The mid case is straight in the center. On the side with the crown guards, there are some interesting angles going on. The guards start wide at the ends and pinch inwards towards the crown, making it easy to get at. While the mid case doesn’t have that same awesome curve as the Vero SW of days past, the lugs do retain a degree of that wrist-hugging contour. The case back does stick out a solid 1.5-2mm behind the mid case, which does disappear when the watch is on your wrist, so it doesn’t contribute to the overall visual thickness of the watch while on a bracelet, but it does add an extra little bump on a nato. On wrist, the overall 11mm thickness (thinness) rests solidly in comfortable territory.

Dial & Hands

One of my favorite parts about the Open Water is the dial colors offered. The model we’re talking about today is called the “Crown Point” and sports a deep teal dial, while the “North Coast” is a foggy matte gray. Teal dials aren’t all that common (until relatively recently), and seeing one on a modern dive watch is a refreshing break from your standard color offerings. The finish is matte, and the color changes slightly depending on the light. Sometimes it reads near-black, other times it’s obviously teal. No matter which way the light is shining on it, I really like the color. 

The dial itself is an exercise in restraint. At 12, you’ll find two rectangular applied indices. For 3, 6, and 9, elongated rectangles are present, while shorter, blockier rectangles join the party for the hours in between. The designers at Vero moved all of the business out to the bezel, leaving the dial clean and minimal in appearance. There’s no chapter ring, no rehaut, and very minimal text. The brand’s text-based logo resides just below 12, with the word “AUTOMATIC” balancing it out just above six. It’s very clearly legible at a glance, even more so thanks to the healthy hit of SuperLuminova on all of the applied indices.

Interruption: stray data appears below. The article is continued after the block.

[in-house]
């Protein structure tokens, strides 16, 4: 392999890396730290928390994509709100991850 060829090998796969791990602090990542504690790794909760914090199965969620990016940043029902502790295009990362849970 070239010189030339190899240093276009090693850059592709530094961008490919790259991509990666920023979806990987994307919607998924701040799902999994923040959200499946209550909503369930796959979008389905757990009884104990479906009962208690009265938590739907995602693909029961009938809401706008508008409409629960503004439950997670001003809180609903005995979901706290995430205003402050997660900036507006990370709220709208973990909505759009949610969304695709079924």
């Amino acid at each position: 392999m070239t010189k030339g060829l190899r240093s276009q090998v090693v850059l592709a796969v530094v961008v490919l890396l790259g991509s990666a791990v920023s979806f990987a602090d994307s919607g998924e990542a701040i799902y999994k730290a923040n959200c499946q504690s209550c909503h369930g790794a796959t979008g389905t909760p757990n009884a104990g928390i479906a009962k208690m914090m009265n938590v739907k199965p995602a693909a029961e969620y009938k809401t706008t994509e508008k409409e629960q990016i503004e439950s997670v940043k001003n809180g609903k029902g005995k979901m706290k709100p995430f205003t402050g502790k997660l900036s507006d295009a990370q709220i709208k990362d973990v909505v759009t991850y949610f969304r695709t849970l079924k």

To tell the time, a set of blocky rectangular hands point to the hours and minutes, while a slim gray hand is driven around the dial to show the seconds. The hour and minute hands are black, which stand out just enough from the dial. Each is tipped with a plot of lume that looks bright white when the lights are on, and glows a nice green when they’re out. The gray seconds hand has a unique shape, tapering gently from the base to tip on either end. A long counterbalance opposes the longer lume-tipped side. Just like the rest of the dial, the hands are quite legible. They’re definitely modern and match the aesthetic of the watch.